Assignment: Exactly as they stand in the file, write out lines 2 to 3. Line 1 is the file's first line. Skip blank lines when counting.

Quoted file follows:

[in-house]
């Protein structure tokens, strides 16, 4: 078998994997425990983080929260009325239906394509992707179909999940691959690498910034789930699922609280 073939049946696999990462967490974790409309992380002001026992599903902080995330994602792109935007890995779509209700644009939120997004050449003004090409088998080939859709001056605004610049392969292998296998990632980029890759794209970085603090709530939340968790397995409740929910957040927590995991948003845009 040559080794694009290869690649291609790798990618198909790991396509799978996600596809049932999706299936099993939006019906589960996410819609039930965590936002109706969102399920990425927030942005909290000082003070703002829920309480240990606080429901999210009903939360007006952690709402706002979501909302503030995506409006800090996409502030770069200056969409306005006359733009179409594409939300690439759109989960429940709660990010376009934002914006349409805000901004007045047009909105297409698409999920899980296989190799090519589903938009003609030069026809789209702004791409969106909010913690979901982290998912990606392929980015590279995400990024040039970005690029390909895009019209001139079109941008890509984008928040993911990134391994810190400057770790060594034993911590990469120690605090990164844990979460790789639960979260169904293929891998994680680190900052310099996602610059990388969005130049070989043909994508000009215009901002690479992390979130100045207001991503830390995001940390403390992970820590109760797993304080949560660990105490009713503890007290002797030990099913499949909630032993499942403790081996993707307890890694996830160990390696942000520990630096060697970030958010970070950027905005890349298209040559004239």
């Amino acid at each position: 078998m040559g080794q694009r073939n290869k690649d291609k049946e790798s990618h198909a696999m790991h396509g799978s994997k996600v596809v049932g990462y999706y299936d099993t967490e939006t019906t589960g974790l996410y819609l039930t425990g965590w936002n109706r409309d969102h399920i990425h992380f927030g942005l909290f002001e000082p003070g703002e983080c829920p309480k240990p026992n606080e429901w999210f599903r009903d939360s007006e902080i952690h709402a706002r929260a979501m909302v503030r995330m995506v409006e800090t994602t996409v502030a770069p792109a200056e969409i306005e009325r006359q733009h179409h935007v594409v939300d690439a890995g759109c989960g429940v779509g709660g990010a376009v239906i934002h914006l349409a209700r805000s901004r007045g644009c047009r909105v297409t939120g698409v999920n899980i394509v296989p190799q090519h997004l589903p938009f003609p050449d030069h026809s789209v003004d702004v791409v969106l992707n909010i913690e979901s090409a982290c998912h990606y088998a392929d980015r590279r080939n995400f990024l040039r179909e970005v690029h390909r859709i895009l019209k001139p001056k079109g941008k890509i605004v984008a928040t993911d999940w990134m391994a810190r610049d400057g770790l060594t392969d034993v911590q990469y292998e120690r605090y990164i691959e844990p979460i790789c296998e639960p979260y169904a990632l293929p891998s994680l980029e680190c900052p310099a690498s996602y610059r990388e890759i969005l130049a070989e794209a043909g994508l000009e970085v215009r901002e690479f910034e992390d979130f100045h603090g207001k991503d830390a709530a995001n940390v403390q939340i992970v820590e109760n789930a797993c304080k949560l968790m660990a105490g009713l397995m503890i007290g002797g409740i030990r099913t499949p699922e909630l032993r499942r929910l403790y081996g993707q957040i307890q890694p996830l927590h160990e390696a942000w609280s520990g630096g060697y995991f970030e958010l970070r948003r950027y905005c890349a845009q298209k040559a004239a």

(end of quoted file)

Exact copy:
């Protein structure tokens, strides 16, 4: 078998994997425990983080929260009325239906394509992707179909999940691959690498910034789930699922609280 073939049946696999990462967490974790409309992380002001026992599903902080995330994602792109935007890995779509209700644009939120997004050449003004090409088998080939859709001056605004610049392969292998296998990632980029890759794209970085603090709530939340968790397995409740929910957040927590995991948003845009 040559080794694009290869690649291609790798990618198909790991396509799978996600596809049932999706299936099993939006019906589960996410819609039930965590936002109706969102399920990425927030942005909290000082003070703002829920309480240990606080429901999210009903939360007006952690709402706002979501909302503030995506409006800090996409502030770069200056969409306005006359733009179409594409939300690439759109989960429940709660990010376009934002914006349409805000901004007045047009909105297409698409999920899980296989190799090519589903938009003609030069026809789209702004791409969106909010913690979901982290998912990606392929980015590279995400990024040039970005690029390909895009019209001139079109941008890509984008928040993911990134391994810190400057770790060594034993911590990469120690605090990164844990979460790789639960979260169904293929891998994680680190900052310099996602610059990388969005130049070989043909994508000009215009901002690479992390979130100045207001991503830390995001940390403390992970820590109760797993304080949560660990105490009713503890007290002797030990099913499949909630032993499942403790081996993707307890890694996830160990390696942000520990630096060697970030958010970070950027905005890349298209040559004239």
């Amino acid at each position: 078998m040559g080794q694009r073939n290869k690649d291609k049946e790798s990618h198909a696999m790991h396509g799978s994997k996600v596809v049932g990462y999706y299936d099993t967490e939006t019906t589960g974790l996410y819609l039930t425990g965590w936002n109706r409309d969102h399920i990425h992380f927030g942005l909290f002001e000082p003070g703002e983080c829920p309480k240990p026992n606080e429901w999210f599903r009903d939360s007006e902080i952690h709402a706002r929260a979501m909302v503030r995330m995506v409006e800090t994602t996409v502030a770069p792109a200056e969409i306005e009325r006359q733009h179409h935007v594409v939300d690439a890995g759109c989960g429940v779509g709660g990010a376009v239906i934002h914006l349409a209700r805000s901004r007045g644009c047009r909105v297409t939120g698409v999920n899980i394509v296989p190799q090519h997004l589903p938009f003609p050449d030069h026809s789209v003004d702004v791409v969106l992707n909010i913690e979901s090409a982290c998912h990606y088998a392929d980015r590279r080939n995400f990024l040039r179909e970005v690029h390909r859709i895009l019209k001139p001056k079109g941008k890509i605004v984008a928040t993911d999940w990134m391994a810190r610049d400057g770790l060594t392969d034993v911590q990469y292998e120690r605090y990164i691959e844990p979460i790789c296998e639960p979260y169904a990632l293929p891998s994680l980029e680190c900052p310099a690498s996602y610059r990388e890759i969005l130049a070989e794209a043909g994508l000009e970085v215009r901002e690479f910034e992390d979130f100045h603090g207001k991503d830390a709530a995001n940390v403390q939340i992970v820590e109760n789930a797993c304080k949560l968790m660990a105490g009713l397995m503890i007290g002797g409740i030990r099913t499949p699922e909630l032993r499942r929910l403790y081996g993707q957040i307890q890694p996830l927590h160990e390696a942000w609280s520990g630096g060697y995991f970030e958010l970070r948003r950027y905005c890349a845009q298209k040559a004239a």